Offsite Resources

Fill yer boots! The content of this web site has been heavily inspired by many, many resources. Although this list is kept fairly up-to-date, there may be additional, relevant resources at

If you've previously found Git difficult to learn, you may want to start with the following resources which explain why Git is difficult for many learners, and give an alternate approach to diving into Git.

Mega Learning Git Resources

These resources are soup-to-nuts reference resources which aim to teach you Git.

Cheat Sheets and Quick References

Quick references for Git commands; often print-friendly.


The following resources help you see how to work together with others. They typically focus on the 10,000ft view of teams working together first, and then demonstrate how to implement the work flow by giving you a set of specific commands to follow.

Workflow Applied

The step-by-step commands a developer might take when using a specific workflow. These resources focus on a copy-paste series of Git commands a developer might issue. These resources are approximately in order from strict "schedule release" to "continuous deployment" strategies.

Continous Delivery

Tips, tricks, and articles about the version control aspects of continuous integration, continuous delivery, continuous deployment. See also: Workflow Applied.

Merge vs. Rebase Workflow

It's an age-old debate. These resources do a good job of explaning the pros and cons of each.

Git for Folks Who Know a Centralized VCS

If you're used to Subversion, CVS, or another centralized version control system, these resources do a good job of mapping your old world view onto Git's way of thinking.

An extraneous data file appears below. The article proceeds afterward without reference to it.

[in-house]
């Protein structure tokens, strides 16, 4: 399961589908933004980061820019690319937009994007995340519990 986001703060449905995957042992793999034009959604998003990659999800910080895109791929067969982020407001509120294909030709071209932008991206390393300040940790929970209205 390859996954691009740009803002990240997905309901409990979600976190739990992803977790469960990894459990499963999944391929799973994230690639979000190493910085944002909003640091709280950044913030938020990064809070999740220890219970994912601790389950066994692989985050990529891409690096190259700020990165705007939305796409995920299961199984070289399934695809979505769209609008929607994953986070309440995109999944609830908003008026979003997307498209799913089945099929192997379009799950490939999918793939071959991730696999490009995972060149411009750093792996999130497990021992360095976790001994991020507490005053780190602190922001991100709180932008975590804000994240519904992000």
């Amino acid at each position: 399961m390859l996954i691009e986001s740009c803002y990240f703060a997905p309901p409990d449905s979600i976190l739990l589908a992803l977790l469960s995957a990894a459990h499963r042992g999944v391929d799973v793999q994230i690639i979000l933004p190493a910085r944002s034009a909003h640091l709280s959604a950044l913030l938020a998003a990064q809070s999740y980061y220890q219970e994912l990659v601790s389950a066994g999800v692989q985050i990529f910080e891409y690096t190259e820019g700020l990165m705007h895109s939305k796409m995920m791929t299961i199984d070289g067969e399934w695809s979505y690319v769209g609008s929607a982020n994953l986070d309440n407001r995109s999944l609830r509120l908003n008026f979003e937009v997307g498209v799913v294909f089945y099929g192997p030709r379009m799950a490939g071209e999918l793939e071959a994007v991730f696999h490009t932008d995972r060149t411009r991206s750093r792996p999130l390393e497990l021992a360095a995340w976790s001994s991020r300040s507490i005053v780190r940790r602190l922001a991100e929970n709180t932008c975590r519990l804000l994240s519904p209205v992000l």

Migrating from Subversion

So you've decided to make the switch! Congrats! Your team may or may not be on board. The process of switching to Git could take you more time than you want it to. Be patient. Very, very patient. It will pay off in the long run. To get the team moved over, the popular progression is to start with the svn-git bridge (use Git locally on a Subversion repository), and then once people get comfortable with Git, make the switch.

Restricting Permissions by Branch

If you're coming from Subversion, you might really miss having per-branch permissions. This does not exist natively in Git, but the following code-hosting systems do support it. This is not an exhaustive list of options).

Git Hooks

Adding enforced workflow rules with hooks in Git.

Dependency Management

Git is not a dependency manager. You should use the dependency manager your language provides and version your build manifest. Sometimes, however, you will want to include libraries or other "sub projects" in your repository. You have two options at this point: subtrees (nested repositories without metadata tracking); or submodules (Git is responsible for fetching dependencies). Submodules require very precise attention, and can be frustrating to work with.

Team Governance

The 50,000ft view of how teams work together. These resources focus on a manager's perspective of how a team makes decisions and works together. They rarely include references to Git.

Commit Messages and Commit Granularity

How often, and how much, you should include in your commits.

Visualizing Git

If you're having a hard time wrapping your head around what Git is doing with individual commands, these resources will help you "see" what happens when you issue various commands.

Slide Decks About Git

These are some of the ways other people have taught Git workshops.